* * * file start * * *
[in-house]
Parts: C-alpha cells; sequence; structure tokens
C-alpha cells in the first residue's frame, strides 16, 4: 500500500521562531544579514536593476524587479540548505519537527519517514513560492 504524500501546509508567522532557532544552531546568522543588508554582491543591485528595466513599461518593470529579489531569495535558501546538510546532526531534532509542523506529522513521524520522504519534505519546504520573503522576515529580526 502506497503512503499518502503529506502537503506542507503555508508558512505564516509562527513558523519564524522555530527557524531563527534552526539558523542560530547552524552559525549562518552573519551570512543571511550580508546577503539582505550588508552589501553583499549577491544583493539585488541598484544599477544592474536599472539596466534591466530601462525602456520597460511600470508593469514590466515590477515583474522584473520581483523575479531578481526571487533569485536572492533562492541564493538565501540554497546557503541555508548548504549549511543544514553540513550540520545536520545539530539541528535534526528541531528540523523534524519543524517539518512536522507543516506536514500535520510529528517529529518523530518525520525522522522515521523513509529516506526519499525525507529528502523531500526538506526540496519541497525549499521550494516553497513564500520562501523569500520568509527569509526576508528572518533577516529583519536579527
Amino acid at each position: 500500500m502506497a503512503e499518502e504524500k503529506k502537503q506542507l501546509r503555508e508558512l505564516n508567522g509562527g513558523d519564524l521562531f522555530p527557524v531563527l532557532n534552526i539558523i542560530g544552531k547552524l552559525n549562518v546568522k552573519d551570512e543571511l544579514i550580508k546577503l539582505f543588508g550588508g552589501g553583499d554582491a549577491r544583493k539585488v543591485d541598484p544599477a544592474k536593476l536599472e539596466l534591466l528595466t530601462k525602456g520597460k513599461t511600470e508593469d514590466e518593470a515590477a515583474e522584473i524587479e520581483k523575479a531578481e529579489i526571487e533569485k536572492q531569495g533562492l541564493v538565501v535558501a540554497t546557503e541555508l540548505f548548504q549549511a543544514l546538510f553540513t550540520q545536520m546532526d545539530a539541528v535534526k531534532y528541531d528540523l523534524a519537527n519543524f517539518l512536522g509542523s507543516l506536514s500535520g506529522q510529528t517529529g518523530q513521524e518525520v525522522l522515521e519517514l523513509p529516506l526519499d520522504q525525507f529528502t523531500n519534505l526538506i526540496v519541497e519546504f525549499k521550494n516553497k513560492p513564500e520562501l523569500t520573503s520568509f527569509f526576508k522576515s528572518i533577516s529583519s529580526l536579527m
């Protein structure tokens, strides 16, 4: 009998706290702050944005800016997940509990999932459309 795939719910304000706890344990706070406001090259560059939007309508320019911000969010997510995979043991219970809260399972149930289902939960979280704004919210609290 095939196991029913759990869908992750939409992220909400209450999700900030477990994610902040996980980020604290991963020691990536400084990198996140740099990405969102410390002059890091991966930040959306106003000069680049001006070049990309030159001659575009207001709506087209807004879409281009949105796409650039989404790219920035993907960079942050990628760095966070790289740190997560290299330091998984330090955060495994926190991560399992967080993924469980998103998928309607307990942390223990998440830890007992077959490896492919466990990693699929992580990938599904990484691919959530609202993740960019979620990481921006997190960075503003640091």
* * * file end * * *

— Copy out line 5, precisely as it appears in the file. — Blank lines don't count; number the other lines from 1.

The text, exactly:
């Protein structure tokens, strides 16, 4: 009998706290702050944005800016997940509990999932459309 795939719910304000706890344990706070406001090259560059939007309508320019911000969010997510995979043991219970809260399972149930289902939960979280704004919210609290 095939196991029913759990869908992750939409992220909400209450999700900030477990994610902040996980980020604290991963020691990536400084990198996140740099990405969102410390002059890091991966930040959306106003000069680049001006070049990309030159001659575009207001709506087209807004879409281009949105796409650039989404790219920035993907960079942050990628760095966070790289740190997560290299330091998984330090955060495994926190991560399992967080993924469980998103998928309607307990942390223990998440830890007992077959490896492919466990990693699929992580990938599904990484691919959530609202993740960019979620990481921006997190960075503003640091």